Here is an interesting review of Ulteo Open Virtual Desktop v3 on a specialized website: Ulteo OVD 3 – Open Source Remote Desktop
The version 3.0 of Ulteo Virtual Desktop has been released yesterday. It’s a big milestone for us, because it’s the result of several years of R&D, specifically more than 18 months for this version in particular. It’s just 6 years I received that killing call to tell me that I had to find new professionnal activities. During those 6 years, I had to rebuild everything from scratch, and Ulteo took most of my time. Today, the project and the company have gained some maturity, and the amount of requests and new deals is increasing. Growing is good, but it’s not that easy. Now we have to find money to fuel that growth, the intelligent way. That’s the challenge for 2012!
Avec son lecteur BlueRay intégré, son espace de stockage de 250GO, sa télécommande “Wii” pour les jeux, son navigateur web intégré, l’appel illimité vers les téléphones portables, et l’augmentation du forfait de 29.99€ à 35.95€, la nouvelle Freebox v6 est presque une Révolution ! Personnellement, je ne suis pas un gamer, j’ai déjà un lecteur DVD chez moi, un forfait portable et pas mal de PC avec des navigateurs web donc je vais pouvoir attendre quelques temps avant de passer de ma freebox v5 à la v6.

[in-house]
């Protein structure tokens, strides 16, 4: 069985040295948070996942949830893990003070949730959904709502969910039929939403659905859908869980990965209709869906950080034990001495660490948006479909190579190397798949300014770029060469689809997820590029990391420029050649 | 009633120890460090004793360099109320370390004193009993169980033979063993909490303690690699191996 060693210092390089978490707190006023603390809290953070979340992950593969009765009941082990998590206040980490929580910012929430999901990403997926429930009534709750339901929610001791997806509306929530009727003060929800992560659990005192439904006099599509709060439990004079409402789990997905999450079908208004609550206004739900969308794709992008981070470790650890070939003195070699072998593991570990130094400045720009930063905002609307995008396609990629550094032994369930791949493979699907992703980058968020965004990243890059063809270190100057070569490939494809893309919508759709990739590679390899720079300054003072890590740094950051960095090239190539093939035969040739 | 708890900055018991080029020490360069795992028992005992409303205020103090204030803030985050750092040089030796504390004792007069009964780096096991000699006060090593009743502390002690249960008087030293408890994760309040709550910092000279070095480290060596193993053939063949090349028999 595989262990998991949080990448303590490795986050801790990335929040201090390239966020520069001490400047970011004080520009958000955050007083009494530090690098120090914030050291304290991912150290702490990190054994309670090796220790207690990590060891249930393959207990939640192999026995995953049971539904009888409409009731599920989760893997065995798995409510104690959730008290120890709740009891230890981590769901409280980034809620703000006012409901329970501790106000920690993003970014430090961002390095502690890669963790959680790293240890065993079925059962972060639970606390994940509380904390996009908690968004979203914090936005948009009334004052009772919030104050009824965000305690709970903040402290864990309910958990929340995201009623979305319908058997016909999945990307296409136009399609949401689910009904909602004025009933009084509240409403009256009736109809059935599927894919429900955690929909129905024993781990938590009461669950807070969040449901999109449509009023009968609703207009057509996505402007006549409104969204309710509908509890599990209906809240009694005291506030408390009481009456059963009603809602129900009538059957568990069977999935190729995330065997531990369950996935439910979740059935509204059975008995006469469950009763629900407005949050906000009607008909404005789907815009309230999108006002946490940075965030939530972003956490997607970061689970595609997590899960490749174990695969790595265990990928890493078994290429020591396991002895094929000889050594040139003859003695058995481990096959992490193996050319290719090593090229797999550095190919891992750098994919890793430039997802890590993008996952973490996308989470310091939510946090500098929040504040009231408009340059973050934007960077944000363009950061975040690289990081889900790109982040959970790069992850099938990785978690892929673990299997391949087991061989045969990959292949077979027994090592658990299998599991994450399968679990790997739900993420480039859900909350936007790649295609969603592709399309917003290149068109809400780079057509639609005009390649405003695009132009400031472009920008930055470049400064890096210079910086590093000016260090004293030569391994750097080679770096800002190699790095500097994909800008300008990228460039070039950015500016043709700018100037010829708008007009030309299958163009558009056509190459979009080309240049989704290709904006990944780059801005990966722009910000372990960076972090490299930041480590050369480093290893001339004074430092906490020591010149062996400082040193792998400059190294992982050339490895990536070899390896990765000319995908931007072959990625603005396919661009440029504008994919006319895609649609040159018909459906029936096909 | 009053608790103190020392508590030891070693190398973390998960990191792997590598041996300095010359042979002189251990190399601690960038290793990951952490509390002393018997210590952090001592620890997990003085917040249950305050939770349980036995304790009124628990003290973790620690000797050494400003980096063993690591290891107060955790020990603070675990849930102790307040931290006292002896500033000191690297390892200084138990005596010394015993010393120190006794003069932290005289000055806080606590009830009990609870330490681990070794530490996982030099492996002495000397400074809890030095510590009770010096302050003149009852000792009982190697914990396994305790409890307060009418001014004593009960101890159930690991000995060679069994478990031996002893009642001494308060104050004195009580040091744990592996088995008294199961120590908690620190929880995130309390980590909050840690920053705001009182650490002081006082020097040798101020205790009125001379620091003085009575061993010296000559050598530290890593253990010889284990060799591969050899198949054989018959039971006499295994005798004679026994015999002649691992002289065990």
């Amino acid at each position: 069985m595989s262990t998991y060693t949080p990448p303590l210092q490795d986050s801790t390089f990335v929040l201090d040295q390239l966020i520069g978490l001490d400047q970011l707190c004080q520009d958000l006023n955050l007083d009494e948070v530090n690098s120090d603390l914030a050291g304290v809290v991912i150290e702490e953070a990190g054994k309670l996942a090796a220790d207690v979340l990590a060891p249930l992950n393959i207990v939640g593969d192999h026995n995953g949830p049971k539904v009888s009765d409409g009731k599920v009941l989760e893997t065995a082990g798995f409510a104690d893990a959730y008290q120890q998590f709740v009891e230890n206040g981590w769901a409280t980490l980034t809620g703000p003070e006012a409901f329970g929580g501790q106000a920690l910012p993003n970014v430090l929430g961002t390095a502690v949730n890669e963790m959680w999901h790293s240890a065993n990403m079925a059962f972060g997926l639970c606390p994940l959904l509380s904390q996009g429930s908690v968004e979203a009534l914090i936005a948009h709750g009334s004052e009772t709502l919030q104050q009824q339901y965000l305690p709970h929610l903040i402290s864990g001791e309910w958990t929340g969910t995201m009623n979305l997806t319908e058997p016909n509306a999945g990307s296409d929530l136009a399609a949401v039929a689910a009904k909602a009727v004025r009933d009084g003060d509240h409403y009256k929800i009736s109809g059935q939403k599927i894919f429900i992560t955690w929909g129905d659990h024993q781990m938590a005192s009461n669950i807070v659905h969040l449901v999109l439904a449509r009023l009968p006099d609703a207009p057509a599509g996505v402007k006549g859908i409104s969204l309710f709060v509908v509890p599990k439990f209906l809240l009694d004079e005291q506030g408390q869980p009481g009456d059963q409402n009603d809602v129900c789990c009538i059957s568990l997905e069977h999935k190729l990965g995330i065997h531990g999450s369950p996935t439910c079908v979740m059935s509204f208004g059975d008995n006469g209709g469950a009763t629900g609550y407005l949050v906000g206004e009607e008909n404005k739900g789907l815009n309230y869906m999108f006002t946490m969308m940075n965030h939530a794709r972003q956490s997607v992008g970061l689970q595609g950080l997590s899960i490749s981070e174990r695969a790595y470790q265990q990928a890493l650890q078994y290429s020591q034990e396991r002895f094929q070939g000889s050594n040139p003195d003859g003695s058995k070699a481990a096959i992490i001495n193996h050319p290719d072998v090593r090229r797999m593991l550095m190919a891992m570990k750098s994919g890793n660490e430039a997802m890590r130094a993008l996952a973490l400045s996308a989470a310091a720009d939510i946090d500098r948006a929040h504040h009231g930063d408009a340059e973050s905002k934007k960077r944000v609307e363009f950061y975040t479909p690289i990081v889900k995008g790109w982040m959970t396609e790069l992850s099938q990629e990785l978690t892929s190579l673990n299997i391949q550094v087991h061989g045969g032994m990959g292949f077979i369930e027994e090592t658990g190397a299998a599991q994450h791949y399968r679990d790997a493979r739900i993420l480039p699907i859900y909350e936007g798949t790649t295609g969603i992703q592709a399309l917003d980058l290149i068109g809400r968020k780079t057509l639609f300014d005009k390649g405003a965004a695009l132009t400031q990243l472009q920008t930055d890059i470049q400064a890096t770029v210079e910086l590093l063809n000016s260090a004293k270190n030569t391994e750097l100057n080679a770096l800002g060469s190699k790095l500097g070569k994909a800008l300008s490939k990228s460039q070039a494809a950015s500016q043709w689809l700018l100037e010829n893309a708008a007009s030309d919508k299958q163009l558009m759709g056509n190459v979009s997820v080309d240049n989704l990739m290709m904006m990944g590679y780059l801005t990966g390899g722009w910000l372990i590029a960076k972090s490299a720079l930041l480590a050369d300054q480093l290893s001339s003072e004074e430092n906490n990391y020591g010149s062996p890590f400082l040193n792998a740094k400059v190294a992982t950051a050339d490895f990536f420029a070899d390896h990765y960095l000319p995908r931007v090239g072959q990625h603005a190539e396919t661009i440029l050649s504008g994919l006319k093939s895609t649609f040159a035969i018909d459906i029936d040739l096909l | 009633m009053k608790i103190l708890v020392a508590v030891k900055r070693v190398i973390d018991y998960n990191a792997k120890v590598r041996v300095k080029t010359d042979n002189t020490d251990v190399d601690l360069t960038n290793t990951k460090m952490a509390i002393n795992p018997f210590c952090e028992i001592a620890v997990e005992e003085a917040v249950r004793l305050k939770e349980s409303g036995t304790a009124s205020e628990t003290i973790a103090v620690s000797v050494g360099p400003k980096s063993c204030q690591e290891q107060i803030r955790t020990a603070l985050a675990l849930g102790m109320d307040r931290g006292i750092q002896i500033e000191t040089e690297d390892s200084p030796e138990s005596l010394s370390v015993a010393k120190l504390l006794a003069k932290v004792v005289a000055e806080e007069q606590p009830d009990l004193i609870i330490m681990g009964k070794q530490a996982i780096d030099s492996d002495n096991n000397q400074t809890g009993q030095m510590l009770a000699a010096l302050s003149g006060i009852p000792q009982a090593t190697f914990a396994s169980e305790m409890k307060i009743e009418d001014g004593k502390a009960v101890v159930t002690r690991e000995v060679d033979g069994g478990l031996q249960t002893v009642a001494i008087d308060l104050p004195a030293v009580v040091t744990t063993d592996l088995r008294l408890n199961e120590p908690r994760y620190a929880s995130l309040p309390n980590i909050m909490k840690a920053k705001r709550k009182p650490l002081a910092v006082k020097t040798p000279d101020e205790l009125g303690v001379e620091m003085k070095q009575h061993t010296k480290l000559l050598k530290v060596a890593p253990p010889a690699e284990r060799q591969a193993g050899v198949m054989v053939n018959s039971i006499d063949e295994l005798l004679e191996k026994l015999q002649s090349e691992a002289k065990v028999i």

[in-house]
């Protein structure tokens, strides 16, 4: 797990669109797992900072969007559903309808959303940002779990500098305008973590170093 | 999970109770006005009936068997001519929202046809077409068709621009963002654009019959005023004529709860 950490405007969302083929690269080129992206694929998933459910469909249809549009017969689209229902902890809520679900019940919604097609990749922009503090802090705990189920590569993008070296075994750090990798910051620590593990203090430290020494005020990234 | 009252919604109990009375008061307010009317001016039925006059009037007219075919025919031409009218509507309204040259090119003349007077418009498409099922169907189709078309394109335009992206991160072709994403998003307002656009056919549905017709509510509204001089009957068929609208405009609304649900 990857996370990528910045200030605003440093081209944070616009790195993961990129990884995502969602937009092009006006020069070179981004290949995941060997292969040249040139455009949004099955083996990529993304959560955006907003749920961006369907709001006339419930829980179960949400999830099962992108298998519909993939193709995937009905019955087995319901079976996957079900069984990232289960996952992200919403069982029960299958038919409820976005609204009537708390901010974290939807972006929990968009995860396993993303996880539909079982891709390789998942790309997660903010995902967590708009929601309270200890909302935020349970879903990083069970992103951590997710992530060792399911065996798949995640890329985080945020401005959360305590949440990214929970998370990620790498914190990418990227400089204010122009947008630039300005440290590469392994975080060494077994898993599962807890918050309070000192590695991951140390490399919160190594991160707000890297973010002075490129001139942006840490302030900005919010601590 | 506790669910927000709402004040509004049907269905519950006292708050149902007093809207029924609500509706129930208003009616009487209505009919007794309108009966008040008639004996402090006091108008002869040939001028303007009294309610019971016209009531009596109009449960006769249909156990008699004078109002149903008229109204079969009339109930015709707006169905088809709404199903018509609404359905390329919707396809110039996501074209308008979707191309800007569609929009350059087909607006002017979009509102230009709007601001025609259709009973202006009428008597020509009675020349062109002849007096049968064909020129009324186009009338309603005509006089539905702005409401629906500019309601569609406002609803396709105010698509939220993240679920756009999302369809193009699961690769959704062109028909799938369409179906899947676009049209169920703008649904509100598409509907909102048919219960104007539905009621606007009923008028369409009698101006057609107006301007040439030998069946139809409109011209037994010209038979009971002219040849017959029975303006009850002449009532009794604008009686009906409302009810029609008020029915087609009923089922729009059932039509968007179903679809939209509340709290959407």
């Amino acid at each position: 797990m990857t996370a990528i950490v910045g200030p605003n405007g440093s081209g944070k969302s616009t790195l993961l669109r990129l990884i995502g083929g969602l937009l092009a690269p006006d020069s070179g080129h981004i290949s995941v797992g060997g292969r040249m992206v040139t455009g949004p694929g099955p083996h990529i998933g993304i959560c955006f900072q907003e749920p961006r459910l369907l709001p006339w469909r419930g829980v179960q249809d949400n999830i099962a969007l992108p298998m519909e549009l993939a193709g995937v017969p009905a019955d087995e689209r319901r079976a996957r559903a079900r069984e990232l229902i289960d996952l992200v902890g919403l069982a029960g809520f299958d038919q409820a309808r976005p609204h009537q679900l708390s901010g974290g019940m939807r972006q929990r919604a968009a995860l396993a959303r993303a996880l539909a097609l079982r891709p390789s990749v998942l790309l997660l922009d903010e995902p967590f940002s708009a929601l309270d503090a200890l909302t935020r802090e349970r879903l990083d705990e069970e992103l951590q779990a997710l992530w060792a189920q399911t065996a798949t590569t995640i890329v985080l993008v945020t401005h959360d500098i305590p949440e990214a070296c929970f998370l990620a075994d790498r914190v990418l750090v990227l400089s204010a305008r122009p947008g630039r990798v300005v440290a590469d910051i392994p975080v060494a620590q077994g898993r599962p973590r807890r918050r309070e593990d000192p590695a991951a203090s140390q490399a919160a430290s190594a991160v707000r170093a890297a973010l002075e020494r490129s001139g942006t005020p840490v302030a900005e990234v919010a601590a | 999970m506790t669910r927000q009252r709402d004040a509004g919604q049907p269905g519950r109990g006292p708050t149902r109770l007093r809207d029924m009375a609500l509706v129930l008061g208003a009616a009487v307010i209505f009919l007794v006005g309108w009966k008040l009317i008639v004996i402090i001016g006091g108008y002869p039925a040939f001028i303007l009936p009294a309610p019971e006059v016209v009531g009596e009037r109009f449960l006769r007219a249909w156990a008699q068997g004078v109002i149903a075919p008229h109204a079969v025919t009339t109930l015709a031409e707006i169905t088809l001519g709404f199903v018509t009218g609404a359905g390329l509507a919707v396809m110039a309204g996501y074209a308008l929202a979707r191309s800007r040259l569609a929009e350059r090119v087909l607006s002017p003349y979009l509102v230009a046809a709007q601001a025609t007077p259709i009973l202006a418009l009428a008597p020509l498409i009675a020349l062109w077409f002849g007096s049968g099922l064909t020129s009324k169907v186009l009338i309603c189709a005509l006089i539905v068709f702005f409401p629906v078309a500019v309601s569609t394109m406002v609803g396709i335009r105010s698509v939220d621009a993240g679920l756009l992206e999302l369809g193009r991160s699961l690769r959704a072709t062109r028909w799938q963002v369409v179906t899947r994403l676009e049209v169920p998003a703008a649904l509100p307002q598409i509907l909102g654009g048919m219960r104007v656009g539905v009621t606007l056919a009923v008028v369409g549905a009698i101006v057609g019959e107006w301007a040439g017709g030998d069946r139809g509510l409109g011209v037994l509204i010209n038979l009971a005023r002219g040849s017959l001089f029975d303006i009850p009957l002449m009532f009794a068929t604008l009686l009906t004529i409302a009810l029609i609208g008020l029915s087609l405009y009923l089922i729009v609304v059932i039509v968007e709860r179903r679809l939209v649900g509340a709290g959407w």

Néanmoins, la petite dernière de chez Free est intéressante également au niveau du matériel car elle incorpore un processeur Atom cadencé à 1,2Ghz, et 512MO de RAM. Et ça c’est suffisant pour faire tourner un client Ulteo OVD et… utiliser des logiciels quelconques directement sur sa box et sa TV (HD).
Un nouveau SDK est d’ailleurs semble t-il bientôt disponible pour développer sur la Freebox v6.
La bonne nouvelle c’est que l’OVD d’Ulteo est un logiciel libre dont les sources sont utilisables en GPL v2. Donc peut-être verra t-on se développer un portage du client OVD pour Freebox v6 ? Si vous avez des projets dans ce sens, contactez-moi !
Ulteo is poised to offer commercial support for its free virtual desktop infrastructure software, which the open-source start-up says will cost companies a fraction of established offerings from Citrix, Microsoft and VMware. Read the Computer World article.
Thanks to experimentations by Prabhu Ramamoorthy and the nice work of Phil Lavigna, everyone can now use Ulteo OVD in the clouds with Amazon EC2. Just watch the two video tutorials at http://www.ulteoadmin.com/! Note: the EC2 Ulteo OVD image will run only on EC2 USA. If you plan to use it on EC2 EU, you have to register the image in EC2 EU. In that case, please let us know so I can post the news.
Look at Ulteo homepage